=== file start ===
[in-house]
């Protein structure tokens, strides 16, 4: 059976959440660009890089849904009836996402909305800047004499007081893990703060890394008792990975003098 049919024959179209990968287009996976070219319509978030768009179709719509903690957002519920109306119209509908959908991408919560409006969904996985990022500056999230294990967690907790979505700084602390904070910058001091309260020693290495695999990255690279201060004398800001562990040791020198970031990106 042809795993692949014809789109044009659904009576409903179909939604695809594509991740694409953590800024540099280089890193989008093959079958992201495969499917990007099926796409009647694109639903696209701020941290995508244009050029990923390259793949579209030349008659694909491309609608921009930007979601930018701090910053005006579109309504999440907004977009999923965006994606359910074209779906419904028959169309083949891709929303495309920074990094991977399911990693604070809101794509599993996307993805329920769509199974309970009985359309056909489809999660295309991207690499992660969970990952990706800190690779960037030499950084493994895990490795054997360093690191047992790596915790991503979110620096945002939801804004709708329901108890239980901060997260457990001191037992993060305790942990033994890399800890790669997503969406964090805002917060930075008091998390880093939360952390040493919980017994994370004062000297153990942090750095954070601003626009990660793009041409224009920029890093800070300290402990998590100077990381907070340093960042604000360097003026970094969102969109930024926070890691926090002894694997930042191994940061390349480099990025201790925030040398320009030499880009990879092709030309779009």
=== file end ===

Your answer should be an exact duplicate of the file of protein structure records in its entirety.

[in-house]
């Protein structure tokens, strides 16, 4: 059976959440660009890089849904009836996402909305800047004499007081893990703060890394008792990975003098 049919024959179209990968287009996976070219319509978030768009179709719509903690957002519920109306119209509908959908991408919560409006969904996985990022500056999230294990967690907790979505700084602390904070910058001091309260020693290495695999990255690279201060004398800001562990040791020198970031990106 042809795993692949014809789109044009659904009576409903179909939604695809594509991740694409953590800024540099280089890193989008093959079958992201495969499917990007099926796409009647694109639903696209701020941290995508244009050029990923390259793949579209030349008659694909491309609608921009930007979601930018701090910053005006579109309504999440907004977009999923965006994606359910074209779906419904028959169309083949891709929303495309920074990094991977399911990693604070809101794509599993996307993805329920769509199974309970009985359309056909489809999660295309991207690499992660969970990952990706800190690779960037030499950084493994895990490795054997360093690191047992790596915790991503979110620096945002939801804004709708329901108890239980901060997260457990001191037992993060305790942990033994890399800890790669997503969406964090805002917060930075008091998390880093939360952390040493919980017994994370004062000297153990942090750095954070601003626009990660793009041409224009920029890093800070300290402990998590100077990381907070340093960042604000360097003026970094969102969109930024926070890691926090002894694997930042191994940061390349480099990025201790925030040398320009030499880009990879092709030309779009």